Computational design for the next manufacturing revolution
Massachusetts Institute of Technology. Department of Electrical Engineering and Computer Science.
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Over the next few decades, we are going to transition to a new economy where highly complex, customizable products are manufactured on demand by flexible robotic systems. In many fields, this shift has already begun. 3D printers are revolutionizing production of metal parts in the aerospace, automotive, and medical industries. Whole-garment knitting machines allow automated production of complex apparel and shoes. Manufacturing electronics on flexible substrates makes it possible to build a whole new range of products for consumer electronics and medical diagnostics. Collaborative robots, such as Baxter from Rethink Robotics, allow flexible and automated assembly of complex objects. Overall, these new machines enable batch-one manufacturing of products that have unprecedented complexity. In this thesis, I argue that the field of computational design is essential for the next revolution in manufacturing. To build increasingly functional, complex and integrated products, we need to create design tools that allow their users to efficiently explore high-dimensional design spaces by optimizing over a set of performance objectives that can be measured only by expensive computations. In this work discuss how to overcome these challenges by 1) developing data-driven methods for efficient exploration of these large spaces and 2) performance-driven algorithms for automated design optimization based on high-level functional specifications. I showcase how these two concepts are applied by developing new systems for designing robots, drones, and furniture.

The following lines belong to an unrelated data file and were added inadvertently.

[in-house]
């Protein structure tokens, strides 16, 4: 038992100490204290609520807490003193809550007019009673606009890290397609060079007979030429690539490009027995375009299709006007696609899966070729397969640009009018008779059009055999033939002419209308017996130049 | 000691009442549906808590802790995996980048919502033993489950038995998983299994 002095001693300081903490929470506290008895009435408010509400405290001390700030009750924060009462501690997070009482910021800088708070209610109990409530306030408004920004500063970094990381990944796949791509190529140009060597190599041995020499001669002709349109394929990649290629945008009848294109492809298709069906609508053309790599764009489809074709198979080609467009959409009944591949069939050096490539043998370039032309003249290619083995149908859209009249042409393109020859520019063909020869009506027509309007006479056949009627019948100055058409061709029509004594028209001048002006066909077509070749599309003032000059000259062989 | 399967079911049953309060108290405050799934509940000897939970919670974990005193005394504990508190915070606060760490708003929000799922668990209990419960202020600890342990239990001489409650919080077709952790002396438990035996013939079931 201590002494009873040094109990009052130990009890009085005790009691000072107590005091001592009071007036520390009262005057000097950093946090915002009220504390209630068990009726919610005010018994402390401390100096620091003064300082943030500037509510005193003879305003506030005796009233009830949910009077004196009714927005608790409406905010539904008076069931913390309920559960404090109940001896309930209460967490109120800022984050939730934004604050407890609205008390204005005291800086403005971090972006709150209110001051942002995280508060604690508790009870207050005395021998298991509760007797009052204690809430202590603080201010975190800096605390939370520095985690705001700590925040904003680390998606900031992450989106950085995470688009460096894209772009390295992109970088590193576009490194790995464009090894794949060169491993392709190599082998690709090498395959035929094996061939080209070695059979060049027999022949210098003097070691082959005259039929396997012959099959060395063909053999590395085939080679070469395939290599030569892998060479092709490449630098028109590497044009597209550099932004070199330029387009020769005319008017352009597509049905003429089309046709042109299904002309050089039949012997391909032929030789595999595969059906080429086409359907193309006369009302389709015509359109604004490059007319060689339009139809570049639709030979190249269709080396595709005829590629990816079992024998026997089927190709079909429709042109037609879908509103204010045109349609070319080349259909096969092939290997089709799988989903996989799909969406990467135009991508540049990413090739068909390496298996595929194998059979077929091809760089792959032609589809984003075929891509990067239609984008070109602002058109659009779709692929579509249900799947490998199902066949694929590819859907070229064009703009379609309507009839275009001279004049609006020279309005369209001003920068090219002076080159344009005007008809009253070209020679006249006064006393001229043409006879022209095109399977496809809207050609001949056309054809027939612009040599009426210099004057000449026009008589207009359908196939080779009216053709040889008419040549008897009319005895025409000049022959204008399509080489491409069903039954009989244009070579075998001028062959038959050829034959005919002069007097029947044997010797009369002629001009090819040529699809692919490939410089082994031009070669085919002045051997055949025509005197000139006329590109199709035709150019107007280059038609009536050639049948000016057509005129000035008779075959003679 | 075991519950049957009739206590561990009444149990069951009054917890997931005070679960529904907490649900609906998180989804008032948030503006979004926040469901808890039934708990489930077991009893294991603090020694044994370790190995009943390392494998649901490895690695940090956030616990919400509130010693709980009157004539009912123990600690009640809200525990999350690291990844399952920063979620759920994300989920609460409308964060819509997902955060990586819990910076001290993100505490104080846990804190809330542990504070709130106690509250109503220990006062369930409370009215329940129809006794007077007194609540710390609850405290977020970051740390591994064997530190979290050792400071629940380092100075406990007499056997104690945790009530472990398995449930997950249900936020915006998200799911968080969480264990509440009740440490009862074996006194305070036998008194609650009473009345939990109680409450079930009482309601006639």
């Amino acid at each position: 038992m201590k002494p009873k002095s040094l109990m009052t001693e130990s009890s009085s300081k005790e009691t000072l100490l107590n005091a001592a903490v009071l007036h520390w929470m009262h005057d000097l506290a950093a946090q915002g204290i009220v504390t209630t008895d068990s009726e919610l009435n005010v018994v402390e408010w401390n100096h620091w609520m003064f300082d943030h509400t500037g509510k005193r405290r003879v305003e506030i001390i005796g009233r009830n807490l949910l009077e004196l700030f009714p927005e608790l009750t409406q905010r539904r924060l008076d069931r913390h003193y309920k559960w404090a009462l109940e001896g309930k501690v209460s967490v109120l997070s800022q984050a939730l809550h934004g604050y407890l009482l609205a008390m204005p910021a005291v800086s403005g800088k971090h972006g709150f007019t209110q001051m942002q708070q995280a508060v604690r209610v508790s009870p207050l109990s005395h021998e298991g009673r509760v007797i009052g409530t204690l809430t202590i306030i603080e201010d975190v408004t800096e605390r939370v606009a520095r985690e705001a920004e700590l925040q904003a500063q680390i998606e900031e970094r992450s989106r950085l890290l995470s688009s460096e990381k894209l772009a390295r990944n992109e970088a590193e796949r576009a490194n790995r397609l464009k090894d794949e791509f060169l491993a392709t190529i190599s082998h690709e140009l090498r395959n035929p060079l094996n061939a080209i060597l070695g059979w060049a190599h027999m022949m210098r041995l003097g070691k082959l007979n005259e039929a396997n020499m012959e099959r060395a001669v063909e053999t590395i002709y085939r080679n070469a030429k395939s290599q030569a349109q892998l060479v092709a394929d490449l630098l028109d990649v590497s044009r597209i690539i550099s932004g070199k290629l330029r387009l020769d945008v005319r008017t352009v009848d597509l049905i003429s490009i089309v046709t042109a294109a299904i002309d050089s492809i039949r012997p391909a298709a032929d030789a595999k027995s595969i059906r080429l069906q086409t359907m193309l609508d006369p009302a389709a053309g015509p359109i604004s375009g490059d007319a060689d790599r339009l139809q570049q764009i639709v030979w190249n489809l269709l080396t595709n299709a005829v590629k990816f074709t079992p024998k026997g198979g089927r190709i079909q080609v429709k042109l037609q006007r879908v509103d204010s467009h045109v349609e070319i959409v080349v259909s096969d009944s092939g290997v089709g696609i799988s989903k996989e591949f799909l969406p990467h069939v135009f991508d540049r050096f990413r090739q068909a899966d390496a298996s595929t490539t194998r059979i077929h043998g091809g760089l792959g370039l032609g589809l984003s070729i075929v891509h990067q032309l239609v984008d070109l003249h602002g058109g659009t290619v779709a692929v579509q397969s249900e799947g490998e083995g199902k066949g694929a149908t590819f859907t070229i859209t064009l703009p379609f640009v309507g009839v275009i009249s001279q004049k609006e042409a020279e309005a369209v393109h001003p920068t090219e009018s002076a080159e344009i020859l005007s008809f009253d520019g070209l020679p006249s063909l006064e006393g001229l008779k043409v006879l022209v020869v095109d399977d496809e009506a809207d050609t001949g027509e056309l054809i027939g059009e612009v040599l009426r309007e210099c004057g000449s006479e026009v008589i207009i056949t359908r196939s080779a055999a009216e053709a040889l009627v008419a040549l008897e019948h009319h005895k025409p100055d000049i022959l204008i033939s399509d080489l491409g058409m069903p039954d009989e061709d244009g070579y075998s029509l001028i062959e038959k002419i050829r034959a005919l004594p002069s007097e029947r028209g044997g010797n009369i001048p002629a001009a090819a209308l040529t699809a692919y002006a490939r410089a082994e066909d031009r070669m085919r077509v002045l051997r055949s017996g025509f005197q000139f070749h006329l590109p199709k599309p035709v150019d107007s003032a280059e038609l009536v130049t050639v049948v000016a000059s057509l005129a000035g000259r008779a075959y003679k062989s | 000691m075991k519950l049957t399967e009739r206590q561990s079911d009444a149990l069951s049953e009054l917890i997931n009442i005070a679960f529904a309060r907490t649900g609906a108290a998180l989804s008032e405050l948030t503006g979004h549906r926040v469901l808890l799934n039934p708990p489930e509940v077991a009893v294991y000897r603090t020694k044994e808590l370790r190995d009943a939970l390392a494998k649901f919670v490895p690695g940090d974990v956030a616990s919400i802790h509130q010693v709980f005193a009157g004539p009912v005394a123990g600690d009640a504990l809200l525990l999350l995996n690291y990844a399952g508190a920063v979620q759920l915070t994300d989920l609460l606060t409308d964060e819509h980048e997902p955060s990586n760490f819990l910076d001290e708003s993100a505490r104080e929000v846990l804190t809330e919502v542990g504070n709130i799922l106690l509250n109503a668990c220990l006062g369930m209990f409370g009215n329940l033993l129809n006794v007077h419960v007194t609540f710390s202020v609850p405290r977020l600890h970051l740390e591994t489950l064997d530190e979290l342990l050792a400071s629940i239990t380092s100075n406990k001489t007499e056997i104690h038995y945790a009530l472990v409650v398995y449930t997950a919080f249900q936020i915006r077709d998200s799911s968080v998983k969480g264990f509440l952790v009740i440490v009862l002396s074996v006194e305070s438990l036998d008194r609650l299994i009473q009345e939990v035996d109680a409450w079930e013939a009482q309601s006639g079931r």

Thesis: Ph. D., Massachusetts Institute of Technology, Department of Electrical Engineering and Computer Science, 2018.This electronic version was submitted by the student author. The certified thesis is available in the Institute Archives and Special Collections.Cataloged from student-submitted PDF version of thesis.Includes bibliographical references (pages 169-180).
DepartmentMassachusetts Institute of Technology. Department of Electrical Engineering and Computer Science
Massachusetts Institute of Technology
Electrical Engineering and Computer Science.